Sopoaga makes good call
Lima Sopoaga will head to the Wasps club in England on a three year contract that should set him and his family up for life.
Good on him. Living in London is hardly a penance, but from a rugby point of view, compared to being an All Black it’s a considerable step back. However, as a father, who quite rightly put being at the birth of his daughter Milla in September before a test start in Buenos Aires, the decision is a wise one.
In a purely rugby sense, it does raise some questions.
If he stayed could he have become the first choice No.10? Almost certainly not.The stage had been reached, it was clear, where only injury to, or a devastating loss of form by, Beauden Barrett, would propel Sopoaga into the starting position. Of Sopoaga’s 16 tests, he’s begun just two, against South Africa in 2015, his first test, and against Australia in Brisbane last year.
Sopoaga had a great debut at Ellis Park, so why has Barrett kicked away from him? On the one hand Barrett has developed to fulfil all expectations. On the other, in the rarefied air of international rugby apparently small issues, such as the struggles Sopoaga sometimes has clearing the ball from inside the All Blacks’ 22, take on significance. Also, while Sopoaga is no slouch, Barrett, as former great All Black first-five Earle Kirton loves to emphasise, ‘‘has the gas.’’ If a sprint race was possible between Carlos Spencer in his prime, and Barrett, the smart money would be on Barrett.
Is Sopoaga actually a great loss to the All Blacks? Definitely. He’s been part of the squad for three seasons, which means that even if he was dropped altogether at some point, he’s so familiar with the setup he could slot back in with ease. ‘‘Thank God for rotation,’’ Graham Henry says when he talks about the return of Stephen Donald to the All Blacks in 2011 at the world cup. The Beaver had been firmly placed on the surplus to requirement shelf before injuries to one, two, and then three first-fives saw him return and become a legend.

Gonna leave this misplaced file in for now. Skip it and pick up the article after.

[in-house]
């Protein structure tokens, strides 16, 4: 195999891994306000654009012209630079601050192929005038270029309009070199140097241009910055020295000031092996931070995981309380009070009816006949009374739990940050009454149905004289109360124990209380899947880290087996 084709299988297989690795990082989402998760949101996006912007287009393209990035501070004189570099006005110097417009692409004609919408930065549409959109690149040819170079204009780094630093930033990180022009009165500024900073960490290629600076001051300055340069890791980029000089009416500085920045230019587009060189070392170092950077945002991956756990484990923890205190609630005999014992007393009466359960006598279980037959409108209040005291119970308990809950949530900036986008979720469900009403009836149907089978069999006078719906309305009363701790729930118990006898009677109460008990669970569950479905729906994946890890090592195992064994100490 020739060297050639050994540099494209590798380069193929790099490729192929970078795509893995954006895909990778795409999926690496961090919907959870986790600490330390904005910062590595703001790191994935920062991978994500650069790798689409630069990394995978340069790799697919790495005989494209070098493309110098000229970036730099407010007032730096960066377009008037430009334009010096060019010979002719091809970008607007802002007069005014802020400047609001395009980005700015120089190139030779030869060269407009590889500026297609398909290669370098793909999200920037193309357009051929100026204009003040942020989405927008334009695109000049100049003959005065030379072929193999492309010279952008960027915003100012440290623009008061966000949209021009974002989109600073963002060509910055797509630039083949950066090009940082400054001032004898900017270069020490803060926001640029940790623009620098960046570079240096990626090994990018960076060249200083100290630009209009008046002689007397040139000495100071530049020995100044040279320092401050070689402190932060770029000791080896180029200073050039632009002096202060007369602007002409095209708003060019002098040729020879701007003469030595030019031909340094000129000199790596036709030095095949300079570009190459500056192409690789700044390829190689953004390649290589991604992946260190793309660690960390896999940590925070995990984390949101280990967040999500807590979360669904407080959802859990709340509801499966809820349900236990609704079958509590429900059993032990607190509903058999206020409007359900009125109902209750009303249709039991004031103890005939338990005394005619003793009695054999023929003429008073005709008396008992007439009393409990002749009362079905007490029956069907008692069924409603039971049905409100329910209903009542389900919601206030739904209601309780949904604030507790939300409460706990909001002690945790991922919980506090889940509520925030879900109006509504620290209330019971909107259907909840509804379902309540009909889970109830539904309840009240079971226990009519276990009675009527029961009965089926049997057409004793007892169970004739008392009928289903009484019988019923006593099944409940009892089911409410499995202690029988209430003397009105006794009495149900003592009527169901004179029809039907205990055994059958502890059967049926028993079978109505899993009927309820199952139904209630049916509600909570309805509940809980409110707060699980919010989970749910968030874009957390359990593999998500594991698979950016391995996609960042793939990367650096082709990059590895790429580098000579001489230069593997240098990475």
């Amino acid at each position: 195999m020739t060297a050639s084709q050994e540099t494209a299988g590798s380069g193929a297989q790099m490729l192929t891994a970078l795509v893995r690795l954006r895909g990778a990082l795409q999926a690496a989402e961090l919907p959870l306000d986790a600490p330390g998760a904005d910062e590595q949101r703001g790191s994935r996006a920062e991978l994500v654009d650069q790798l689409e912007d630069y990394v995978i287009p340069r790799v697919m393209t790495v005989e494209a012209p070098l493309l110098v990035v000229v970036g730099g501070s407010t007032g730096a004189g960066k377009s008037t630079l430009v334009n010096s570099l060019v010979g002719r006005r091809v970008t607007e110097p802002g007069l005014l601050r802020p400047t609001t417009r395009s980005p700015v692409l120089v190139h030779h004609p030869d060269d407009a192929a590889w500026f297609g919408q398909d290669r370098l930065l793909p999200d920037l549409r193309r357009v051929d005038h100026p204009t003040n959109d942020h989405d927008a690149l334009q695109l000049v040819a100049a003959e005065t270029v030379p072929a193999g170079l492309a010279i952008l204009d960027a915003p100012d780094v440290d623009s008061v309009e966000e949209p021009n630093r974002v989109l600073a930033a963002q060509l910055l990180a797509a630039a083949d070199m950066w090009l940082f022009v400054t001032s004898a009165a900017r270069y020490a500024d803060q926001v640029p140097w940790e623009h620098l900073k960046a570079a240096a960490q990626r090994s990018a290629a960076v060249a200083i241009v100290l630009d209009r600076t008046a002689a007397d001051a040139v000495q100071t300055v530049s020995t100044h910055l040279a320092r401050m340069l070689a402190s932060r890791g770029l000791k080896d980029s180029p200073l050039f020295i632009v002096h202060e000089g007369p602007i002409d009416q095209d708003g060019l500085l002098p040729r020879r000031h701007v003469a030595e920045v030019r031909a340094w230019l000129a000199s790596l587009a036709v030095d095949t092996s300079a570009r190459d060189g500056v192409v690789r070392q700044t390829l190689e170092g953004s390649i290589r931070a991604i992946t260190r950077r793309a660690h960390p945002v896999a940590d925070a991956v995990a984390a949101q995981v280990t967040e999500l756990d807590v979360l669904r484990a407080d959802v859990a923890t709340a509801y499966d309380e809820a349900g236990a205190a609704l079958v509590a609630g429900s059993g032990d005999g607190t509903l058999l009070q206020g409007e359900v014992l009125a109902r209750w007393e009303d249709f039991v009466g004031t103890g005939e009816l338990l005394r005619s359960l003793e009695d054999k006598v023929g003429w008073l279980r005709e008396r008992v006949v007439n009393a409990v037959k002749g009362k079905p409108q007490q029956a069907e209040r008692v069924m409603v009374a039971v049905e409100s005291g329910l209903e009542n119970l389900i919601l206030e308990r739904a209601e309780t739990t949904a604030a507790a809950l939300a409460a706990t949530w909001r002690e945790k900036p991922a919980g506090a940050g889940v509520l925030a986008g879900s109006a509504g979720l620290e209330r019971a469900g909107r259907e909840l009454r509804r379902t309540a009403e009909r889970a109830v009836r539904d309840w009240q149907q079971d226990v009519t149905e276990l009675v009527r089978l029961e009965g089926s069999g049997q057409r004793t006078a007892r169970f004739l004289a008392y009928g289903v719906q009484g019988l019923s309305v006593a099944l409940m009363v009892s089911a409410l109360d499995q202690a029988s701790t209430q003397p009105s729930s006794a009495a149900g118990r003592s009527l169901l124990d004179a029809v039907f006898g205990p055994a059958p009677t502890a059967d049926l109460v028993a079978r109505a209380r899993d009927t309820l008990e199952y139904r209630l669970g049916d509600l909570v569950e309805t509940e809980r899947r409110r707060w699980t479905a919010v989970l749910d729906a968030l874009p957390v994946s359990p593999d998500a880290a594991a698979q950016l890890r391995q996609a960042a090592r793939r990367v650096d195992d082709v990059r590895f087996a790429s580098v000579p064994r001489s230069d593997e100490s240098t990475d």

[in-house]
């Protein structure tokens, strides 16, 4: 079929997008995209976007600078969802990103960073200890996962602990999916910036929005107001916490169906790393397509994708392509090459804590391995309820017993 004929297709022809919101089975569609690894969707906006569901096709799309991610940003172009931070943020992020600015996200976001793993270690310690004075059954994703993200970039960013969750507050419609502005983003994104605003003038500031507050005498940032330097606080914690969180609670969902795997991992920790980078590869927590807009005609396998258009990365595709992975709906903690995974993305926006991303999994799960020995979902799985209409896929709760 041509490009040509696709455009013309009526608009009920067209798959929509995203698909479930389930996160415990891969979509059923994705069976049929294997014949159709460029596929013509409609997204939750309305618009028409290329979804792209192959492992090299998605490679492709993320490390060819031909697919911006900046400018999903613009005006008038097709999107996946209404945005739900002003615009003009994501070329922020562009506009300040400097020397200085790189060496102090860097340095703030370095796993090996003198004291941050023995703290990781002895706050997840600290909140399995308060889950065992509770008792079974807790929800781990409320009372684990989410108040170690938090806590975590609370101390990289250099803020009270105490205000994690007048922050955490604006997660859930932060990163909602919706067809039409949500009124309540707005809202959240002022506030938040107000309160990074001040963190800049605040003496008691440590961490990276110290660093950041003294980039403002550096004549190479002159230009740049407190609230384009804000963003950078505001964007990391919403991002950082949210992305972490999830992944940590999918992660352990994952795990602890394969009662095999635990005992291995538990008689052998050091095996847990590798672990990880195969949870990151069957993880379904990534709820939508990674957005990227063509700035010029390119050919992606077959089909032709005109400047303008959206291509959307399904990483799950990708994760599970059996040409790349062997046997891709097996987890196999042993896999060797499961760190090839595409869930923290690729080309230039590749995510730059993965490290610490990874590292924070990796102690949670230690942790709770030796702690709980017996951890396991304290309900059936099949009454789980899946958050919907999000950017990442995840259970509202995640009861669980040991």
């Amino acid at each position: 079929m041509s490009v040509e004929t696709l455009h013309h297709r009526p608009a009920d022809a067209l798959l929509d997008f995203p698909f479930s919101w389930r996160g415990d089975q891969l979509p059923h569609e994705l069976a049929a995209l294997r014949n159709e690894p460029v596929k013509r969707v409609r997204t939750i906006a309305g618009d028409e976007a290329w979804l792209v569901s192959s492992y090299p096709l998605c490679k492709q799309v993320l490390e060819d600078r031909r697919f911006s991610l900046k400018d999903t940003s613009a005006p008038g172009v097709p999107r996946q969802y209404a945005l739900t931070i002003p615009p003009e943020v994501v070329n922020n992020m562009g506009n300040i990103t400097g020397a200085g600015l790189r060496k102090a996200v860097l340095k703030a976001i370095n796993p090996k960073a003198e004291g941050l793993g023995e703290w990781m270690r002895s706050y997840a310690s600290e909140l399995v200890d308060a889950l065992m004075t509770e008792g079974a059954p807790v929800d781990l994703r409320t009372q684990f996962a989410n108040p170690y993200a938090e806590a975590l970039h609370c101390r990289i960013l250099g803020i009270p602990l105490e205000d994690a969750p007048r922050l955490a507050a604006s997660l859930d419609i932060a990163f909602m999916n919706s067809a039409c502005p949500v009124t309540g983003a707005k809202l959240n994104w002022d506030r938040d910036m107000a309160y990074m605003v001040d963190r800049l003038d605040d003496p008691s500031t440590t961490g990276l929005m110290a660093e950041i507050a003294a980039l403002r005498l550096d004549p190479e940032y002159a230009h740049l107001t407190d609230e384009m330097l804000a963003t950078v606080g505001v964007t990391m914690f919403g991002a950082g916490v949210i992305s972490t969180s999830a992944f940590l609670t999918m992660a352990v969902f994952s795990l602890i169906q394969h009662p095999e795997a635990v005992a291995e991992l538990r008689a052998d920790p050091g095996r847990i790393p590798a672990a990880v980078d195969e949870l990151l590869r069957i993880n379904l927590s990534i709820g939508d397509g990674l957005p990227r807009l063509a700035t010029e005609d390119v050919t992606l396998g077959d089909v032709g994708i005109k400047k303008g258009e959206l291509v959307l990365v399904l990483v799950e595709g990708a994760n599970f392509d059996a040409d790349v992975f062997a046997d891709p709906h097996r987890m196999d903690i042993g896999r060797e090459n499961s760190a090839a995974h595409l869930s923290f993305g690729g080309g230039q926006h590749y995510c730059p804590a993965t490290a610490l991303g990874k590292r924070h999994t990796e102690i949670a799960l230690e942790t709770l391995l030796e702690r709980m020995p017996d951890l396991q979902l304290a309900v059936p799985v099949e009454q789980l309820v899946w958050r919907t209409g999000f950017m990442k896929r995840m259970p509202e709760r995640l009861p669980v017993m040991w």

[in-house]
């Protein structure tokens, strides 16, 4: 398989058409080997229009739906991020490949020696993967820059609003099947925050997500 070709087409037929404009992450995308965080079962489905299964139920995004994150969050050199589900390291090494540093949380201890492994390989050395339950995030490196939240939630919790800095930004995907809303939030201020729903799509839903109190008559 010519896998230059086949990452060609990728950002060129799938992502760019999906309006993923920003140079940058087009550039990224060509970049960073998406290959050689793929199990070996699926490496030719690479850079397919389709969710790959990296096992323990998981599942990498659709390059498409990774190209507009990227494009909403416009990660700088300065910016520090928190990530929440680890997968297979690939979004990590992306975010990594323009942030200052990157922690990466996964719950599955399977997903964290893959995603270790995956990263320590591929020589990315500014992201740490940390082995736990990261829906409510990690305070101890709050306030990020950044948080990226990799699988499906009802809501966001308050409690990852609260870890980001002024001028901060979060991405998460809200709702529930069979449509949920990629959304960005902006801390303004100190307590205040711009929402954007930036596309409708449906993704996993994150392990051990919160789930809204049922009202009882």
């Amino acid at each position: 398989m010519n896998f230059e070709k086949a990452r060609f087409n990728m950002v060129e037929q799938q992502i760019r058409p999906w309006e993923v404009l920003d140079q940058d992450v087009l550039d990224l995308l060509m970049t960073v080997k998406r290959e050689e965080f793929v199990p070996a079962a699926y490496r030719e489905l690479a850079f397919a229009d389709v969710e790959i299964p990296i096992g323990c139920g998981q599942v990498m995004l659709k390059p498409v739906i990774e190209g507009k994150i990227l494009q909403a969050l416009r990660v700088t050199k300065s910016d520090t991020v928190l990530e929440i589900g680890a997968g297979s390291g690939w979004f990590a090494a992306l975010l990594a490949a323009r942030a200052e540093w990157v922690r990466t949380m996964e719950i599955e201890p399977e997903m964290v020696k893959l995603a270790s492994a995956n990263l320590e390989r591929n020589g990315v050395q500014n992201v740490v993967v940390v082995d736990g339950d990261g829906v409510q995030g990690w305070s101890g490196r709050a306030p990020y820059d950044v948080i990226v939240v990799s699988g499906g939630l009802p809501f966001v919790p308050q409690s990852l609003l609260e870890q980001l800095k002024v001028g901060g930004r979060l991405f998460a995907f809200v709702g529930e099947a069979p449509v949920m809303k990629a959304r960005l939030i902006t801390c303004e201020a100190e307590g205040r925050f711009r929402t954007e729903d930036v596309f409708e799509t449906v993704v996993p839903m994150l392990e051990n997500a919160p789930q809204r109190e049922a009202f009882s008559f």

So should the rugby union have worked harder to keep Sopoaga in New Zealand? There are those who blame the rugby bosses in Wellington for everything from vapour trails to summer floods, but in the end to match the offer from Wasps, Sopoaga would have had to become one of the highest paid All Blacks. He’s a very good player, but could a $1 million plus annual salary be justified?
But with Sopoaga going, Charles Piutau playing so well, and other guns like John Afoa offshore, should there be another long, hard look at picking All Blacks who don’t live in New Zealand? Have a look by all means. For God’s sake don’t do it. Open the door to All Blacks selection for those who play in Europe and, quite apart from the disruption to the All Blacks, but our Super Rugby teams will start to look like under-23 sides.
If Sopoaga’s been No 2 to Barrett, who will play the back-up role now? Super Rugby should answer that question. The inside running definitely rests with Damian McKenzie at the Chiefs. He’s no novice at 10. He played first-five for three years in the GETTY IMAGES Christ’s College First XV in Christchurch, and when he played fullback for New Zealand Juniors in his first year out of school in 2014 he was being described as ‘‘like Gareth Anscombe and Beauden Barrett (in the Juniors), really a first-five who can cover the back’’.
Breathing down McKenzie’s neck should be Richie Mo’unga. Terrific for the Crusaders in their winning campaign last year, he is, amongst other attributes, able to carry responsibility with apparent ease. The team talk before the final training run for the highly experienced Barbarians backline before they played the All Blacks at Twickenham in November was taken by Mo’unga. ‘‘You have to if you’re a flyhalf,’’ he said. ‘‘It’s your job to make the boys believe in what you’re saying. I have no choice, it’s part of my job and I take great pride in it.’’
The battle of the 10s this year will be a fascinating watch.
‘ The battle of the 10s this year will be a fascinating watch.’
The departure of Lima Sopoaga to English club Wasps creates an intriguing battle to see who will be Beauden Barrett’s back-up at first five-eighth in the All Blacks.